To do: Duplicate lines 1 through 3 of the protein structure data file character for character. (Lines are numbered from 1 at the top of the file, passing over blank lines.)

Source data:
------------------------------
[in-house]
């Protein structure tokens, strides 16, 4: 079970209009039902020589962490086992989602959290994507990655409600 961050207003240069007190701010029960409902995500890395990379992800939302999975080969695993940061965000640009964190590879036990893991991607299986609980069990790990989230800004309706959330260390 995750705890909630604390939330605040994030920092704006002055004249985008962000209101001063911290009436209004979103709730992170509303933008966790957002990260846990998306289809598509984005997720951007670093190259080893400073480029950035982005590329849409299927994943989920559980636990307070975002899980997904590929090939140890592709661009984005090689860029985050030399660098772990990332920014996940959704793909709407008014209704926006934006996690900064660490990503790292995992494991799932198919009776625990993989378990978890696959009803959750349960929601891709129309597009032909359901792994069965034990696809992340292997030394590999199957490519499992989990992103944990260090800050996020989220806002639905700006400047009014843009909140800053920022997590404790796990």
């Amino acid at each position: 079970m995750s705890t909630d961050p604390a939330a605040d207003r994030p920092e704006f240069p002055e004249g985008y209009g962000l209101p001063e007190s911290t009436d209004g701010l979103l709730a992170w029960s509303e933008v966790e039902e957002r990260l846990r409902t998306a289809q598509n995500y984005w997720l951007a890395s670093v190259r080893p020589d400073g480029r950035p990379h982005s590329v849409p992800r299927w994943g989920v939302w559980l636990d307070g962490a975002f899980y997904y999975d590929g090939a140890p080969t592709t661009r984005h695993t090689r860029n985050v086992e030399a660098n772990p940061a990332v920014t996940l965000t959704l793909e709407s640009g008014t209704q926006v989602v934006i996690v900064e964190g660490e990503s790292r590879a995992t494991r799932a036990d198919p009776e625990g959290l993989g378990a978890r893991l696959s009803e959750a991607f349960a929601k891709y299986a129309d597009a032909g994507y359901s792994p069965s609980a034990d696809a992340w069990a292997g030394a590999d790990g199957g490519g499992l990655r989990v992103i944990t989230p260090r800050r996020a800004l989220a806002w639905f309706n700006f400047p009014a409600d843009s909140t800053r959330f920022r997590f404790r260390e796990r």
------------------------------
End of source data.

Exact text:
[in-house]
């Protein structure tokens, strides 16, 4: 079970209009039902020589962490086992989602959290994507990655409600 961050207003240069007190701010029960409902995500890395990379992800939302999975080969695993940061965000640009964190590879036990893991991607299986609980069990790990989230800004309706959330260390 995750705890909630604390939330605040994030920092704006002055004249985008962000209101001063911290009436209004979103709730992170509303933008966790957002990260846990998306289809598509984005997720951007670093190259080893400073480029950035982005590329849409299927994943989920559980636990307070975002899980997904590929090939140890592709661009984005090689860029985050030399660098772990990332920014996940959704793909709407008014209704926006934006996690900064660490990503790292995992494991799932198919009776625990993989378990978890696959009803959750349960929601891709129309597009032909359901792994069965034990696809992340292997030394590999199957490519499992989990992103944990260090800050996020989220806002639905700006400047009014843009909140800053920022997590404790796990």
């Amino acid at each position: 079970m995750s705890t909630d961050p604390a939330a605040d207003r994030p920092e704006f240069p002055e004249g985008y209009g962000l209101p001063e007190s911290t009436d209004g701010l979103l709730a992170w029960s509303e933008v966790e039902e957002r990260l846990r409902t998306a289809q598509n995500y984005w997720l951007a890395s670093v190259r080893p020589d400073g480029r950035p990379h982005s590329v849409p992800r299927w994943g989920v939302w559980l636990d307070g962490a975002f899980y997904y999975d590929g090939a140890p080969t592709t661009r984005h695993t090689r860029n985050v086992e030399a660098n772990p940061a990332v920014t996940l965000t959704l793909e709407s640009g008014t209704q926006v989602v934006i996690v900064e964190g660490e990503s790292r590879a995992t494991r799932a036990d198919p009776e625990g959290l993989g378990a978890r893991l696959s009803e959750a991607f349960a929601k891709y299986a129309d597009a032909g994507y359901s792994p069965s609980a034990d696809a992340w069990a292997g030394a590999d790990g199957g490519g499992l990655r989990v992103i944990t989230p260090r800050r996020a800004l989220a806002w639905f309706n700006f400047p009014a409600d843009s909140t800053r959330f920022r997590f404790r260390e796990r």